Written by: Katherine Ahn
Language is the human ability that I am afraid to lose. One of the most unique elements of being human is how we acquire language and the complexity of the language that we use. Without knowing and using languages, I would lose so much of the rewarding experiences that languages offer, such as interacting with others and expressing myself.
One part of Emory’s student culture that has not changed ever since my arrival is the library’s ambiance. The Woodruff library is a community space, where students come to study and socialize. You walk in the library and check in, using your Emory card. In passing the second floor, each study table has its own designated language including students from Korea, China, Costa Rica, Puerto Rica, India, etc. The Woodruff library is one example of a community where different languages thrive and develop. Here at Emory, languages, traditions, sciences, mathematics, and liberal arts converge. In this way, no matter where you are from, there is an opportunity to learn, experiment, and excel in the liberal arts.
While a liberal arts education struggles to overcome the high demand of students pursuing a STEM-related career, a decline in foreign language education can have devastating effects for future generations, especially since knowing a foreign language is becoming ever more essential. If foreign languages are sustained and improved in a liberal arts education, then a multicultural education is created. Colleges need to recognize the importance of their foreign language education programs to avoid becoming linguistically and culturally lacking. When students have access to a liberal arts education that requires foreign language requirements, they have a better chance at becoming global citizens, enriching the world with diversity.
I believe students in a liberal arts education must recognize the importance of sustaining foreign language education by actively using different languages and participating in platforming cultural clubs throughout campus. If students show increased demonstration of interest and need for expansion of cultures and languages in their education, then parents, faculty members and personnel in higher institutions can lobby for language programs anywhere.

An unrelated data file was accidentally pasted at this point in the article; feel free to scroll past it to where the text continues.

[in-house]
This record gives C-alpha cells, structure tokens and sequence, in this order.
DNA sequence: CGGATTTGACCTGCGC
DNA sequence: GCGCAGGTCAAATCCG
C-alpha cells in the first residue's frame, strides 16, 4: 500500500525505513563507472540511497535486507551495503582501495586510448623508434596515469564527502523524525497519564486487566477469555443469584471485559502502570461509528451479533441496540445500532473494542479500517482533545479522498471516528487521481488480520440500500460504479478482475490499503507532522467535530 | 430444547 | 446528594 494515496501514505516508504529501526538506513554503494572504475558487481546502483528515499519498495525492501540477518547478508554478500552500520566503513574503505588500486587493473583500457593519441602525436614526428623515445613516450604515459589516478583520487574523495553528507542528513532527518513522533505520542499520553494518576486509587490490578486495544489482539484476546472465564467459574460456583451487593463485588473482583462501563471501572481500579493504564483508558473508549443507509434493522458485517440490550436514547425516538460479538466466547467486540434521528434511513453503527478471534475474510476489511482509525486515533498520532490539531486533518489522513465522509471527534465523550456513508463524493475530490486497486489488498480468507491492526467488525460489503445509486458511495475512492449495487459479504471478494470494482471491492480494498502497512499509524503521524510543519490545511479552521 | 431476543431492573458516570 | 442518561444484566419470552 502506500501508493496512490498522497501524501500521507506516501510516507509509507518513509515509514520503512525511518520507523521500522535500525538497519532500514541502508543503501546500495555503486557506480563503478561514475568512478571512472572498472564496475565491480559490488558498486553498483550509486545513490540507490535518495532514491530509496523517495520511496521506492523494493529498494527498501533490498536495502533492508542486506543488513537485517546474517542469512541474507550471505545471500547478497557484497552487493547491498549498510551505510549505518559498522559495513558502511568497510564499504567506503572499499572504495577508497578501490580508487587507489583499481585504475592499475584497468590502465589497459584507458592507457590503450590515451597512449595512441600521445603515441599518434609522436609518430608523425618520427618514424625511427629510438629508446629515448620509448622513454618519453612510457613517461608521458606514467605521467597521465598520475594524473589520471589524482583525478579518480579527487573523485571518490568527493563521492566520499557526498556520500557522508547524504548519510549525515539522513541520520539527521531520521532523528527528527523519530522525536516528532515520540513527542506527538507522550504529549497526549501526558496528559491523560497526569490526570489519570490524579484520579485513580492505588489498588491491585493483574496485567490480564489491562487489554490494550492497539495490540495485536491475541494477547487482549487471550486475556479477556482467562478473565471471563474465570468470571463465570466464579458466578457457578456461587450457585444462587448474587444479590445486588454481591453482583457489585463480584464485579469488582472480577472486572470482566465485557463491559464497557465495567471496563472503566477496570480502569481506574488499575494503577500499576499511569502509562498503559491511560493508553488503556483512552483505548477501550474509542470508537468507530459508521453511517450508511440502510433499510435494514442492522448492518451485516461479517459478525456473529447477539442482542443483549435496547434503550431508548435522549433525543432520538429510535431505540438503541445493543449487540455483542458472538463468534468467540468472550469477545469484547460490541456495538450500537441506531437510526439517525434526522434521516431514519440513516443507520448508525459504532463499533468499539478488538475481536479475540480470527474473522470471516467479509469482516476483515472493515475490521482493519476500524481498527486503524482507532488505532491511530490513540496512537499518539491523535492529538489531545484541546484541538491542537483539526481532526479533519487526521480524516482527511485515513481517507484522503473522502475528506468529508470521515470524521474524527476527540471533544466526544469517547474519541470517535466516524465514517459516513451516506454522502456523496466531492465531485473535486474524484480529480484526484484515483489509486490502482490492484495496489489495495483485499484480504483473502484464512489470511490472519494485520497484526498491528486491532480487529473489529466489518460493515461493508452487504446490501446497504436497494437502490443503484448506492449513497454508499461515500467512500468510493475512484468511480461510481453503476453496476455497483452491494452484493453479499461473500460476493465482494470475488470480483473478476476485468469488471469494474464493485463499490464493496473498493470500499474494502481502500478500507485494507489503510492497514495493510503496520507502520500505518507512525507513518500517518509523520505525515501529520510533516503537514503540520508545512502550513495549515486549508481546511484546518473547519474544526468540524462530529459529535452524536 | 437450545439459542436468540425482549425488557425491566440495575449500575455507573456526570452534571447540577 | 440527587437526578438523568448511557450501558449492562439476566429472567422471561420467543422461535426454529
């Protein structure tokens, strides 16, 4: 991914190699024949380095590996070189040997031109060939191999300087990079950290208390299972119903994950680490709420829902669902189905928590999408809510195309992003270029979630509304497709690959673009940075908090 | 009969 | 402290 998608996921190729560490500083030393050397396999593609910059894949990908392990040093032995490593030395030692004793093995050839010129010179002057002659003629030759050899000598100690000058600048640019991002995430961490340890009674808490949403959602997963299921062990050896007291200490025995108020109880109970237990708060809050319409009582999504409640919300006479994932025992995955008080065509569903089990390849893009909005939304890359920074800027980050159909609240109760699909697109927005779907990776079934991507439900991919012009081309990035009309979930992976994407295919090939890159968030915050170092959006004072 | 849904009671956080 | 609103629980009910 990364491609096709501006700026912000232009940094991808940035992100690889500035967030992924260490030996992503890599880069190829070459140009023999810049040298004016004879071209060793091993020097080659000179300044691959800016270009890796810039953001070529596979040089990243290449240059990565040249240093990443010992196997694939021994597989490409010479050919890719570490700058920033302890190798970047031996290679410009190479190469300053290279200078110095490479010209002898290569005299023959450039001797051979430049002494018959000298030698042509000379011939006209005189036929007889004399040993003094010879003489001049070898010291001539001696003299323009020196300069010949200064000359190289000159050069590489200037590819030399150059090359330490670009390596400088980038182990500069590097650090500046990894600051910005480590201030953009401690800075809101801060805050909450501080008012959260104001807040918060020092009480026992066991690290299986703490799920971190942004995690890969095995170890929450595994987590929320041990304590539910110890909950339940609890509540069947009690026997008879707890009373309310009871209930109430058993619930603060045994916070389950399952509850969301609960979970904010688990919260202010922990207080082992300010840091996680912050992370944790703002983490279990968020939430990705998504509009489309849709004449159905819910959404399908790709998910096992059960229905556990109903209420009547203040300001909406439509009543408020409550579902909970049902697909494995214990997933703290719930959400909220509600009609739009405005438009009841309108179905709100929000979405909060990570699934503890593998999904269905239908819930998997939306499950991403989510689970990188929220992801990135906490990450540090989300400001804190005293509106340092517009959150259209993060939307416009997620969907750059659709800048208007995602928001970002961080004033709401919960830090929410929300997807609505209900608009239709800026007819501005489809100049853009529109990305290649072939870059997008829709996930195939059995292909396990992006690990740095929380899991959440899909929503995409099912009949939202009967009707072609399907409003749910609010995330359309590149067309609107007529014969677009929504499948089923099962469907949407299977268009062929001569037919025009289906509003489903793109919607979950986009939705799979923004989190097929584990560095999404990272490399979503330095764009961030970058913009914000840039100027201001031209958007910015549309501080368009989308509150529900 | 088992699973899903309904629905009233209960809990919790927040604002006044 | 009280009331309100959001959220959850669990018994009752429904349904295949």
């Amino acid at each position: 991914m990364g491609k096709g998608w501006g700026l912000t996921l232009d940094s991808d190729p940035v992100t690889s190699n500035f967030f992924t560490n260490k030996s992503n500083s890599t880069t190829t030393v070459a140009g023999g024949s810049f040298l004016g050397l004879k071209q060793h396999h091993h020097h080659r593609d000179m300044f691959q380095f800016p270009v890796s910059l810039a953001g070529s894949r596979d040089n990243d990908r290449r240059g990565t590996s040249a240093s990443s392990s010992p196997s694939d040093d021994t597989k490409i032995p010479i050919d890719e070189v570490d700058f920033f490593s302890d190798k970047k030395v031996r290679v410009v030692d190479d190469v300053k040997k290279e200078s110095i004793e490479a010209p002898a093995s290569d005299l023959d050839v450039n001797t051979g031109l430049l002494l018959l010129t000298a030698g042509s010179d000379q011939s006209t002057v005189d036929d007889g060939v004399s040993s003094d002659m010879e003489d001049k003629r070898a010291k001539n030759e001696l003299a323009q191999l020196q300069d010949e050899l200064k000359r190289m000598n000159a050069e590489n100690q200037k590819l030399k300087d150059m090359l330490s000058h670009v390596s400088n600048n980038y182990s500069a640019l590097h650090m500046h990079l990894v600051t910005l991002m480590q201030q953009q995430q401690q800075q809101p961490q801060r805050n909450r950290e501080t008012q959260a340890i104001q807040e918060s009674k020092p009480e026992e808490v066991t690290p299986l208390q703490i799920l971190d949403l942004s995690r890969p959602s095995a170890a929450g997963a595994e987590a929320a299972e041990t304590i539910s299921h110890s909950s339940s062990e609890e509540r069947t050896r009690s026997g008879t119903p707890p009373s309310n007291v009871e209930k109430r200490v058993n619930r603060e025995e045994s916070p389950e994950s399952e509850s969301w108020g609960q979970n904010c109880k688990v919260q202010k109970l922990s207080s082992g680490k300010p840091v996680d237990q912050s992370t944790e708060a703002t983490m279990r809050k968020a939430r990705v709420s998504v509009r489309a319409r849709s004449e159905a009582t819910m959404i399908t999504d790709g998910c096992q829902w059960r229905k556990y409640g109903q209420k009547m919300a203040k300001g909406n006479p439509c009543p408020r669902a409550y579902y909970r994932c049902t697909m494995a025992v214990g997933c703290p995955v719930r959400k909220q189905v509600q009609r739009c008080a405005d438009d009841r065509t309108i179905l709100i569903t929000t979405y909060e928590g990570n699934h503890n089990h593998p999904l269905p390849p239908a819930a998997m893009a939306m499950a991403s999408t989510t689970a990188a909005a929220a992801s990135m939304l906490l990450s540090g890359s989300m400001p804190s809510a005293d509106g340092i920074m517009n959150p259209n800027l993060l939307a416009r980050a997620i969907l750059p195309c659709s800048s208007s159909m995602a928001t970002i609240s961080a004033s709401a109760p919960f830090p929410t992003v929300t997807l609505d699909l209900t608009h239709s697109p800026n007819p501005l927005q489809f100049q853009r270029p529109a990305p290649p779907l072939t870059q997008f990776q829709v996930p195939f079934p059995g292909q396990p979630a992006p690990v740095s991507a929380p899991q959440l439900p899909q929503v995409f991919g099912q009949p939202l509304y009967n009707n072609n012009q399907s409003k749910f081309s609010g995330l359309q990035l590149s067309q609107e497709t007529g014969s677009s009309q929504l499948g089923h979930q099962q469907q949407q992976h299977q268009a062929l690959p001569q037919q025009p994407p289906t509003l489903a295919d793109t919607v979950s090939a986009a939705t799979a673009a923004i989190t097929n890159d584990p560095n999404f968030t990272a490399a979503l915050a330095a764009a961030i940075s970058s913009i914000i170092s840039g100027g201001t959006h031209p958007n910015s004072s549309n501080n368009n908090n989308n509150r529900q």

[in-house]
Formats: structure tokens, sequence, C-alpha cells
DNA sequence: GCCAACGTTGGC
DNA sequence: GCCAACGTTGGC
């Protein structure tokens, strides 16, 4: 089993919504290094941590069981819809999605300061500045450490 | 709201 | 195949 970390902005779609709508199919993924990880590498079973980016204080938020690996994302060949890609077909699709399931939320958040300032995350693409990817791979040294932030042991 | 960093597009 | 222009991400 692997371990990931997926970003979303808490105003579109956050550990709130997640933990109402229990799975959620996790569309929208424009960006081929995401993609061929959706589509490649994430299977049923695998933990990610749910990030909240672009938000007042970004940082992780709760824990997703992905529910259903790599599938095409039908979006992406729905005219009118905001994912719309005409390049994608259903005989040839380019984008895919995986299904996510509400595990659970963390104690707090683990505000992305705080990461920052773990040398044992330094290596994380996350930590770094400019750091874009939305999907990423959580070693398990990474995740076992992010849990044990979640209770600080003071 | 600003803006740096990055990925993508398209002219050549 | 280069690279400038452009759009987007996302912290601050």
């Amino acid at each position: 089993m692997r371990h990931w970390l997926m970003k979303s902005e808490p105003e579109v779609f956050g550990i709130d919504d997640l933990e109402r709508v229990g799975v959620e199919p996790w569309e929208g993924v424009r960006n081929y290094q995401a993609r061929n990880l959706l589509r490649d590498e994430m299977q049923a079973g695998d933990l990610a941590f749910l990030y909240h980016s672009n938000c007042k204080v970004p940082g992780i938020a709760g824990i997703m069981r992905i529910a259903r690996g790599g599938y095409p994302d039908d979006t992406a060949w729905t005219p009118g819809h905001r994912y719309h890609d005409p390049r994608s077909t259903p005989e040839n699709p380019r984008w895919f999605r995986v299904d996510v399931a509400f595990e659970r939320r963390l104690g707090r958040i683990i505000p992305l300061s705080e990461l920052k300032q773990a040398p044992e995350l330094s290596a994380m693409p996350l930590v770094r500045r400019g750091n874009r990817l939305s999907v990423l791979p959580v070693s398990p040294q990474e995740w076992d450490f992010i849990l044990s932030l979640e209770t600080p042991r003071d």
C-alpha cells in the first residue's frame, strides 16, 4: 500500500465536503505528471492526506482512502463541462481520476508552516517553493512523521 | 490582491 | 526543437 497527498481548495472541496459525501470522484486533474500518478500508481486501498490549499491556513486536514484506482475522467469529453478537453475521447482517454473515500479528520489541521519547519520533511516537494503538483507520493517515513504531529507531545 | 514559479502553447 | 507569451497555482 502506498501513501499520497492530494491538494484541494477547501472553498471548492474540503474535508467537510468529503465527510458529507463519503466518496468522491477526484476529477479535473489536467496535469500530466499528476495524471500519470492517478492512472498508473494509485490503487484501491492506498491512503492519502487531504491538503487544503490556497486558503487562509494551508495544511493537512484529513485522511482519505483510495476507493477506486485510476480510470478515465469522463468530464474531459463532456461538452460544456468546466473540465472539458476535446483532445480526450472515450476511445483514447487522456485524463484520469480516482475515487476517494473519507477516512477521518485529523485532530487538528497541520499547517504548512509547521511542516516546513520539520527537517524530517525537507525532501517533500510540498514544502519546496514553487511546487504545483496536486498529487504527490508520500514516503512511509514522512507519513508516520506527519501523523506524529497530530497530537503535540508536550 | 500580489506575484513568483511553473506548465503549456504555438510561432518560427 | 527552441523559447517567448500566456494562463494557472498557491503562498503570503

As much as I advocate exploring languages and cultures during one’s time in undergrad, the liberal arts education is not for everyone. For me however, the implementation of foreign languages in a liberal arts education is critical to a student’s growth and development. Not only do foreign languages build a whole new level of understanding in connecting with people, it deepens my understanding of my personal identity. Learning a new language paves the way for creating experiences and finding similarities and differences among the people that I come into contact with. It is not only about acknowledging and respecting those differences with the people that we come across, but it is more so recognizing the similarities within those differences. At the end of the day, implementing the study of foreign languages and cultures has its base in taking risks to seek experiences that are outside of one’s comfort zone. I am not simply encouraging a “call to action,” in learning about foreign cultures, but more so, a call to “self-reflection” about what a liberal arts education should encourage students to explore.